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Re: ARC-1120 and MD very sloooow

To: Jimmy Thrasibule <thrasibule.jimmy@xxxxxxxxx>
Subject: Re: ARC-1120 and MD very sloooow
From: Stan Hoeppner <stan@xxxxxxxxxxxxxxxxx>
Date: Thu, 28 Nov 2013 13:59:48 -0600
Cc: Linux RAID <linux-raid@xxxxxxxxxxxxxxx>, "xfs@xxxxxxxxxxx" <xfs@xxxxxxxxxxx>
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On 11/28/2013 9:59 AM, Jimmy Thrasibule wrote:
>> Right.  It's unusual to see this many mount options.  FYI, the XFS
>> default is relatime, which is nearly identical to noatime.  Specifying
>> noatime won't gain you anything.  Do you really need nosuid, nodev, noexec?
> 
> Well better say what I don't want on the filesystem no?
> 
>  >Do you also see the low write speed and slow ls on md0, any/all of your
>> md/RAID10 arrays?
> 
> Yes, all drive operations are slow, unfortunately, I have no drives in
> the machine
> that are not managed by the controller to push tests further.

Testing a single drive might provide a useful comparison.

>> The usual: "iostat -x -d -m 5" output while the test is running.
>> Also, you are using buffered IO, so changing it to use direct IO
>> will tell us exactly what the disks are doing when Io is issued.
>> blktrace is your friend here....
> 
> I've ran the following:
>
>     # dd if=/dev/zero of=/srv/store/video/test.zero bs=512K count=6000
> oflag=direct
>     6000+0 records in
>     6000+0 records out
>     3145728000 bytes (3.1 GB) copied, 179.945 s, 17.5 MB/s

While O_DIRECT writing will give a more accurate picture of the
throughput at the disks, single threaded O_DIRECT is usually not a good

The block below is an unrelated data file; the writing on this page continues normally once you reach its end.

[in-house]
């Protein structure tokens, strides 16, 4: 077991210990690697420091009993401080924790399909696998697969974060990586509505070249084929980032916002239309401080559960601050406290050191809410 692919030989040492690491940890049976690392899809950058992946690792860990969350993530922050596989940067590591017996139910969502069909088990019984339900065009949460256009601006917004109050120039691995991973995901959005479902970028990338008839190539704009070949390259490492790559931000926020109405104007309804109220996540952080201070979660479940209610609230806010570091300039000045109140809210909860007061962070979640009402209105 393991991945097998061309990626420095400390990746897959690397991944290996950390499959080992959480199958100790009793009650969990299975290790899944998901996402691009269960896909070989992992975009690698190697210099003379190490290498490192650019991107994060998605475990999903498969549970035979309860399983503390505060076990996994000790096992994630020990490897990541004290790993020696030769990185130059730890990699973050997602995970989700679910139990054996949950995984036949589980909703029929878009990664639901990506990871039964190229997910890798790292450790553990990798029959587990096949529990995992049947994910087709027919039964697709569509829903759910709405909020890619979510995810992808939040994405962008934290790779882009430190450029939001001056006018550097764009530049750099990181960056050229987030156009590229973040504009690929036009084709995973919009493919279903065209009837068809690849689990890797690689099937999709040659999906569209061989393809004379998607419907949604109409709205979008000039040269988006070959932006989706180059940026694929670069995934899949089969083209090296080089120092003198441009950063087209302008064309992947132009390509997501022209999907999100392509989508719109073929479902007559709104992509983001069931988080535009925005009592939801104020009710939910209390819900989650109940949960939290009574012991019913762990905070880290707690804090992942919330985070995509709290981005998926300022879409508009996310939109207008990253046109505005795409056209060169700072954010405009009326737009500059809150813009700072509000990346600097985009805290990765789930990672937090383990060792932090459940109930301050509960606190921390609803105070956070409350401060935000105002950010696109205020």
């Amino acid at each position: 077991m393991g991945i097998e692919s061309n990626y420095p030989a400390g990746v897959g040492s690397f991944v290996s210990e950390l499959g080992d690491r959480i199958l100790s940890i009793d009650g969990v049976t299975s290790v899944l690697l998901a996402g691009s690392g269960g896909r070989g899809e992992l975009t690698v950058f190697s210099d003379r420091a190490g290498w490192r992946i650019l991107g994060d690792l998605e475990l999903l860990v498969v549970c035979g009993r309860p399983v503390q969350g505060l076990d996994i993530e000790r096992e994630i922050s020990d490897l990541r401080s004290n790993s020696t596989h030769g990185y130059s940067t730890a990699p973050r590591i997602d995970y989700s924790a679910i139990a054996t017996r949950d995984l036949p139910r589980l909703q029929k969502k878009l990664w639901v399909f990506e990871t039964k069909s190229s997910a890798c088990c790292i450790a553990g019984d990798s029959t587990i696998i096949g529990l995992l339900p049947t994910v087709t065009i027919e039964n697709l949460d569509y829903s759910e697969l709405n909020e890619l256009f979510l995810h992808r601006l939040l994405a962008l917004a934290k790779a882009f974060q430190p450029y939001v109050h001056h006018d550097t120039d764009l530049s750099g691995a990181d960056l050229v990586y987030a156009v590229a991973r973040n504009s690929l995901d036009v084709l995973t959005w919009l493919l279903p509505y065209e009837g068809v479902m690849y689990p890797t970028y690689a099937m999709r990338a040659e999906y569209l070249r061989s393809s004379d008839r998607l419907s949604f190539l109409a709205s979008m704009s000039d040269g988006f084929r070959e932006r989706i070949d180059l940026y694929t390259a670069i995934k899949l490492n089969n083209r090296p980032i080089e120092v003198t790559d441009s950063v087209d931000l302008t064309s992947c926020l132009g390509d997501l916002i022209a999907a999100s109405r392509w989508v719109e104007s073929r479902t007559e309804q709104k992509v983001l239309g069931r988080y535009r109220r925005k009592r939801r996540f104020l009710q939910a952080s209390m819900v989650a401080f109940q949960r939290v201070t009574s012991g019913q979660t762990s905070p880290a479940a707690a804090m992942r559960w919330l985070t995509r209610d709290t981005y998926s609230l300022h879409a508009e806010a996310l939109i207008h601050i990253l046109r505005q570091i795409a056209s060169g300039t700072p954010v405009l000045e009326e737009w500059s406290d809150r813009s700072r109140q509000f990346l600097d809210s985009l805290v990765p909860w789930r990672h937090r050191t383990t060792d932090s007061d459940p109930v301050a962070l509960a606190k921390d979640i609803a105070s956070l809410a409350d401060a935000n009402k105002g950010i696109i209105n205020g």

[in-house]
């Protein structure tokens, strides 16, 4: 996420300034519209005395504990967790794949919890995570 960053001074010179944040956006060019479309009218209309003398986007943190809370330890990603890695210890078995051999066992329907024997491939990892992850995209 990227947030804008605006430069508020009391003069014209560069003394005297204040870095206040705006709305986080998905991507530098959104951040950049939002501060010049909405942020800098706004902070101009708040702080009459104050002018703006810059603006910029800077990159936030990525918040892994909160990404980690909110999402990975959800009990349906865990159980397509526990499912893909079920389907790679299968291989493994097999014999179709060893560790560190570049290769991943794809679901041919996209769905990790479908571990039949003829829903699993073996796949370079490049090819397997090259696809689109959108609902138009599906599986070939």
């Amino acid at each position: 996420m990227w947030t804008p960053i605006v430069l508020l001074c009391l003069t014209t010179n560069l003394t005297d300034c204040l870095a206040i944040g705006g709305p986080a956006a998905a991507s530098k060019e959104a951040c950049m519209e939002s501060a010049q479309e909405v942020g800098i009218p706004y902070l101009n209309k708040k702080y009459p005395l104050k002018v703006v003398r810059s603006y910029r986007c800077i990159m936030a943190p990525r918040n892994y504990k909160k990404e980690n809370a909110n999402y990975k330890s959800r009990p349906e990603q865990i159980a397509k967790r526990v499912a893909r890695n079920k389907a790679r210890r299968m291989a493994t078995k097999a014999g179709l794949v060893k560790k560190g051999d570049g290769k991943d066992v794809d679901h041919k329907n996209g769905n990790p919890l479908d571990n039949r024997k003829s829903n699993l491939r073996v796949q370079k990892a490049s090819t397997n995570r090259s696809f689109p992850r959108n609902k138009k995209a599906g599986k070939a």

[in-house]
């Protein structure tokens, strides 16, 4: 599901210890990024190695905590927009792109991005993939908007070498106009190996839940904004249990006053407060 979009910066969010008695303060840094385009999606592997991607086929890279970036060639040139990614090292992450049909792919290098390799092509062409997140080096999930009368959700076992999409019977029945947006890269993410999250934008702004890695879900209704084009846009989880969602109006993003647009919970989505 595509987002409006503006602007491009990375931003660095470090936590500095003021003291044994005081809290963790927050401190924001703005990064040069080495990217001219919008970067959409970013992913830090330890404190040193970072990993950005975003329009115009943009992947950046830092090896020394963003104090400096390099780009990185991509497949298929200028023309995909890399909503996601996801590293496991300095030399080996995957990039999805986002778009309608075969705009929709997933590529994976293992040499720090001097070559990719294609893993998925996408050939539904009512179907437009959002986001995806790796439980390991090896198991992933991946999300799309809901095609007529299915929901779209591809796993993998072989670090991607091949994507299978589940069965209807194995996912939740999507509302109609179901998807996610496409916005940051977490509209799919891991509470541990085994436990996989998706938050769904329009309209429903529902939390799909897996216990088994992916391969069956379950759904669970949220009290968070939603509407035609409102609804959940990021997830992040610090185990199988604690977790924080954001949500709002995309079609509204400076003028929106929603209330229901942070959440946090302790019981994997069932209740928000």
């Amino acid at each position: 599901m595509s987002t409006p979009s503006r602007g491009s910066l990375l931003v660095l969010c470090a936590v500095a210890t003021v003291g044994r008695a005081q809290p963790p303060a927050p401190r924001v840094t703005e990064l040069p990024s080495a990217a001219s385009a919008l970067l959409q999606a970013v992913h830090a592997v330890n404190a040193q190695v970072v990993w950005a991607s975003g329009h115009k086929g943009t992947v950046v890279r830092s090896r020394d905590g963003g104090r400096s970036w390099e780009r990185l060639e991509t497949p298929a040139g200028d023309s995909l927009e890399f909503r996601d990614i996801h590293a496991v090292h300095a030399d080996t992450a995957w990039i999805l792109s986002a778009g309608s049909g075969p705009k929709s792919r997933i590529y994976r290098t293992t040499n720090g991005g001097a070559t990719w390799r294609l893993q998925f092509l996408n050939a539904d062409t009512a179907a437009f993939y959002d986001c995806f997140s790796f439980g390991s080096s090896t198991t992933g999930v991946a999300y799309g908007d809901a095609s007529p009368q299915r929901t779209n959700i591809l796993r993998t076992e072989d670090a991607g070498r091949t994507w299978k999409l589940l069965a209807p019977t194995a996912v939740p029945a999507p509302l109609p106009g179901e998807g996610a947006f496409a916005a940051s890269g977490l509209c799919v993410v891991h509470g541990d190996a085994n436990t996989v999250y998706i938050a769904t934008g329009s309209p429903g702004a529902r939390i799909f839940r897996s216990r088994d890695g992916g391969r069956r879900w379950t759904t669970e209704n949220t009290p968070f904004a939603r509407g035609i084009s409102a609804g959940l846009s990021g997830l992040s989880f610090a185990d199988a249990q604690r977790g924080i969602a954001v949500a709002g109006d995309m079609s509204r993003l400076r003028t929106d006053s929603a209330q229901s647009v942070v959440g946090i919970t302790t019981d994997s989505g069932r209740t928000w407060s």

test due to serialization.  That said, 17.5MB/s is very slow even for a
single thread.

>     # dd if=/srv/store/video/test.zero of=/dev/null iflag=direct
>     6144000+0 records in
>     6144000+0 records out
>     3145728000 bytes (3.1 GB) copied, 984.317 s, 3.2 MB/s

This is useless.  Never use O_DIRECT on input with dd.  The result will
always be ~20x lower than actual drive throughput.

> Traces are huge for the read test so I put them on Google Drive + SHA1 sums:
> https://drive.google.com/folderview?id=0BxJZG8aWsaMaVWkyQk1ELU5yX2c
> 
> Drives `sdc` to `sdf` are part of the RAID10 array. Only drives `sdc` and 
> `sde`
> are used when reading.
> 
>> That makes me wonder if the controller and drive write caches have been 
>> disabled.
>> That could explain this.
> 
> Caching is enabled for the controller but not much information.
> 
>     > sys info
>     The System Information
>     ===========================================
>     Main Processor     : 500MHz
>     CPU ICache Size    : 32KB
>     CPU DCache Size    : 32KB
>     CPU SCache Size    : 0KB
>     System Memory      : 128MB/333MHz/ECC
>     Firmware Version   : V1.49 2010-12-02
>     BOOT ROM Version   : V1.49 2010-12-02
>     Serial Number      : Y611CAABAR200126
>     Controller Name    : ARC-1120
>     ===========================================

This doesn't tell you if the read/write cache is enabled or disabled.
This is simply the controller information summary.

> By the way is enabling the controller cache a good idea? I would disable
> it and let the kernel manage.

With any decent RAID card the cache is enabled automatically for reads.
 The write cache will only be enabled automatically if a battery module
is present and the firmware test shows it is in good condition.  Some
controllers allow manually enabling the write cache without battery.
This is usually not advised.  Since barriers are enabled in XFS by
default, you may try enabling write cache on the controller to see if
this helps performance.  It may not depending on how the controller
handles barriers.  And of course, using md you'll want drive caches
enabled or performance will be horrible.  Which is why I recommending
checking to make sure they're enabled.

-- 
Stan

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